Want me to let you in on a secret? Okay, come closer. Real close. A little bit more.
“Stress is good for you.”
There, I said it.
But before you click out of this post and start your elaborate meditation routine, hear me out. It’ll all make sense soon.
Yes, you have deadlines to meet, problems to solve, traffic to wait in, and bills to pay.
But what if parts of that hectic pace are actually good for you?
You are happier when you’re busy after all.
In her book, The Upside of Stress: Why Stress Is Good for You, and How to Get Good at It, Kelly McGonigal references one 2012 study from the University of Wisconsin-Madison that found stress can hurt you — but only if you believe it can.
Those with high levels of stress who didn’t believe it was harmful had the lowest risk of death of all participants.
Stress is harmful when you believe it is. Let that sink in.
Instead of seeing stress as a sensation to avoid, embrace it.
It’s very similar to the way you perceive muscle burn while working out: It’s a sign that you’re doing something right.
Growth comes outside your comfort zone
You are fighting biological impulses when you move away from comfort. I’m not saying it’s easy.
But think back to the times in your life when you’ve been the happiest.
Were you starting a new business? Taking the leap of faith to ask out that special someone? Getting a promotion?
It wasn’t likely that you were between jobs playing video games in your parent’s basement. You may have been cool with that for a day or two, but soon after you got bored and depressed.
If you aren’t moving forward, you’re going backwards. Growth does not happen within the confines of your comfort zone.
A diamond without pressure is a lump of coal.
[Insert clichés about hard work here]
McGonigal actually says that avoiding stress can hurt you. She mentions one study that found retirement increases the risk of depression by as much as 40 percent.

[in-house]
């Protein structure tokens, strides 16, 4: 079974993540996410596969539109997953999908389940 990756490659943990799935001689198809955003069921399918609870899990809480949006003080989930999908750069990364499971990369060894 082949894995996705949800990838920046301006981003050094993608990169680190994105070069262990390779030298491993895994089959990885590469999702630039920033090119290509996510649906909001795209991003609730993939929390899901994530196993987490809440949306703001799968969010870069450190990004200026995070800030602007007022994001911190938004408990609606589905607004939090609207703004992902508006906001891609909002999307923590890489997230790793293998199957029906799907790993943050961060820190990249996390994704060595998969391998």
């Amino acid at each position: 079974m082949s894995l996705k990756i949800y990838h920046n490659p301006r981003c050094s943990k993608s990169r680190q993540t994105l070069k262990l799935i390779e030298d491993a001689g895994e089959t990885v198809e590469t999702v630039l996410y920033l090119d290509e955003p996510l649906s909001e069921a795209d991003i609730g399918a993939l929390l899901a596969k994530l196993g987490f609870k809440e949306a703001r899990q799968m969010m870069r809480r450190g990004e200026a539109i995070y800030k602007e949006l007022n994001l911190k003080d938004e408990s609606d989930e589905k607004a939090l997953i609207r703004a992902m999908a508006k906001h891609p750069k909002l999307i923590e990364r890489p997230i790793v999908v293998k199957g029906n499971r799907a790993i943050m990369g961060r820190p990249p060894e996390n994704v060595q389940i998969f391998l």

Without purpose waking you up in the morning, you aren’t living up to your human potential.
As Dr. Jim Loehr (world-renowned performance psychologist) said in an interview with Tim Ferriss in Tribe of Mentors:
“Protection from stress serves only to erode my capacity [to handle it]. Stress exposure is the stimulus for all growth, and growth actually occurs during episodes of recovery. Avoiding stress, I have learned, will never provide the capacity that life demands of me.”
When is too much stress bad?
In his book Spark: The Revolutionary New Science of Exercise and the Brain, author John J. Ratey refers to one study that looked at the effects of exposure to low levels of radiation.
They compared two groups of nuclear shipyard workers in the 1980s, with only one group exposed to radiation.
What they found shocked everyone involved. The workers exposed to radiation had a 24 percent lower mortality rate than their counterparts.
The toxins that everyone assumed were ruining the workers’ health were doing just the opposite.
The low-grade cellular stressor of radiation activated their immune systems, making them stronger and more resilient.
“Maybe stress isn’t so bad after all. Stress seems to have an effect on the brain like that of vaccines on the immune system. In limited doses, it causes brain cells to gird themselves against future demands,” wrote Ratey.
Yes, there eventually comes a point of diminishing returns with any stressful stimulus.
You don’t want to be in “fight or flight” mode every moment of every day.
If you’re burning the candle at both ends by not sleeping or taking care of your body and pushing yourself to the limits mentally and physically, something’s going to give eventually.
But you don’t want to have the opposite viewpoint that suggests you avoid stress at all costs. That’s just not realistic.
Seek out stress where it matters
Embrace stress when it comes to things most important to you.
Life activities we consider the most meaningful are also the most stressful: Things like having kids, starting a new career or transforming your body.
But how well do you feel when you see your two-year-old’s smile? How well do you feel when you get that promotion at work? How well do you feel when you fit into those old college jeans?
Pretty damn good, right?
None of those accomplishments came without stress.
Stress is not a matter of good and bad — it’s a necessity to a fulfilled life. Find your balance and embrace the challenges life throws at you.
You’ll become better for it.
Mitch Calvert is a body transformation coach for men like his former self, with worse genetics than Chris Farley. Yes, the chubby dude from Tommy Boy. Get Mitch’s free Mansformation Cheat Sheet to simplify your diet and start shedding that stubborn belly fat. Warning: You may need to invest in a new belt as your waist shrinks.